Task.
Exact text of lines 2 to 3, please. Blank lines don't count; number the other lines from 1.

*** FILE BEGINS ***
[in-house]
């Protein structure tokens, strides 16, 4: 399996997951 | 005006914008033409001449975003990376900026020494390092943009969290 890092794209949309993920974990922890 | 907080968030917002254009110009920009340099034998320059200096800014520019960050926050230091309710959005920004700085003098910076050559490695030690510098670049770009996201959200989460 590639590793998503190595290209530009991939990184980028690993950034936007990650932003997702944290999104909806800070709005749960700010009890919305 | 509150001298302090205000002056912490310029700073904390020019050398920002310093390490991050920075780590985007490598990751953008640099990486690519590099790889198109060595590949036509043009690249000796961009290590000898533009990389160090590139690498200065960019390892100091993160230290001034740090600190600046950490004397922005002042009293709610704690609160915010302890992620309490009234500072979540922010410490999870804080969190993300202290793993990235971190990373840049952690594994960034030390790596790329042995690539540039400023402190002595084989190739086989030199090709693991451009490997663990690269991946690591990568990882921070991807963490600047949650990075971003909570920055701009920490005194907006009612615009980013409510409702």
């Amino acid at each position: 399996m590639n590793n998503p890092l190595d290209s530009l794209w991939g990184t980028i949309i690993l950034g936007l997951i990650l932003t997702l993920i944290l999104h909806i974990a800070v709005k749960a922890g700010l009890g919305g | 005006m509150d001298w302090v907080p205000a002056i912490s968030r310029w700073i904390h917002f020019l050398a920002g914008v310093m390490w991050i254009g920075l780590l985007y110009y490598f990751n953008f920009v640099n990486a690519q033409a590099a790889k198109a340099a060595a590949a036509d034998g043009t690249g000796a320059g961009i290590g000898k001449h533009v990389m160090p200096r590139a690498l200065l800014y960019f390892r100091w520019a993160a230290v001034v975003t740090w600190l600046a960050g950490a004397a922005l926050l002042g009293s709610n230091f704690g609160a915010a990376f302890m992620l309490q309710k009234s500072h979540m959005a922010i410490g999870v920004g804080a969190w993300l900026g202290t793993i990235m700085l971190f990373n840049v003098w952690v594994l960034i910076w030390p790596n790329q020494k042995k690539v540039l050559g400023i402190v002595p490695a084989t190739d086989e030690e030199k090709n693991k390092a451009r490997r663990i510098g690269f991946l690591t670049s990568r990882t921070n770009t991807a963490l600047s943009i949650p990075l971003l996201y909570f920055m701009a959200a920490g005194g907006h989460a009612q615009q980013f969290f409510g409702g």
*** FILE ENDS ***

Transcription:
């Protein structure tokens, strides 16, 4: 399996997951 | 005006914008033409001449975003990376900026020494390092943009969290 890092794209949309993920974990922890 | 907080968030917002254009110009920009340099034998320059200096800014520019960050926050230091309710959005920004700085003098910076050559490695030690510098670049770009996201959200989460 590639590793998503190595290209530009991939990184980028690993950034936007990650932003997702944290999104909806800070709005749960700010009890919305 | 509150001298302090205000002056912490310029700073904390020019050398920002310093390490991050920075780590985007490598990751953008640099990486690519590099790889198109060595590949036509043009690249000796961009290590000898533009990389160090590139690498200065960019390892100091993160230290001034740090600190600046950490004397922005002042009293709610704690609160915010302890992620309490009234500072979540922010410490999870804080969190993300202290793993990235971190990373840049952690594994960034030390790596790329042995690539540039400023402190002595084989190739086989030199090709693991451009490997663990690269991946690591990568990882921070991807963490600047949650990075971003909570920055701009920490005194907006009612615009980013409510409702």
């Amino acid at each position: 399996m590639n590793n998503p890092l190595d290209s530009l794209w991939g990184t980028i949309i690993l950034g936007l997951i990650l932003t997702l993920i944290l999104h909806i974990a800070v709005k749960a922890g700010l009890g919305g | 005006m509150d001298w302090v907080p205000a002056i912490s968030r310029w700073i904390h917002f020019l050398a920002g914008v310093m390490w991050i254009g920075l780590l985007y110009y490598f990751n953008f920009v640099n990486a690519q033409a590099a790889k198109a340099a060595a590949a036509d034998g043009t690249g000796a320059g961009i290590g000898k001449h533009v990389m160090p200096r590139a690498l200065l800014y960019f390892r100091w520019a993160a230290v001034v975003t740090w600190l600046a960050g950490a004397a922005l926050l002042g009293s709610n230091f704690g609160a915010a990376f302890m992620l309490q309710k009234s500072h979540m959005a922010i410490g999870v920004g804080a969190w993300l900026g202290t793993i990235m700085l971190f990373n840049v003098w952690v594994l960034i910076w030390p790596n790329q020494k042995k690539v540039l050559g400023i402190v002595p490695a084989t190739d086989e030690e030199k090709n693991k390092a451009r490997r663990i510098g690269f991946l690591t670049s990568r990882t921070n770009t991807a963490l600047s943009i949650p990075l971003l996201y909570f920055m701009a959200a920490g005194g907006h989460a009612q615009q980013f969290f409510g409702g």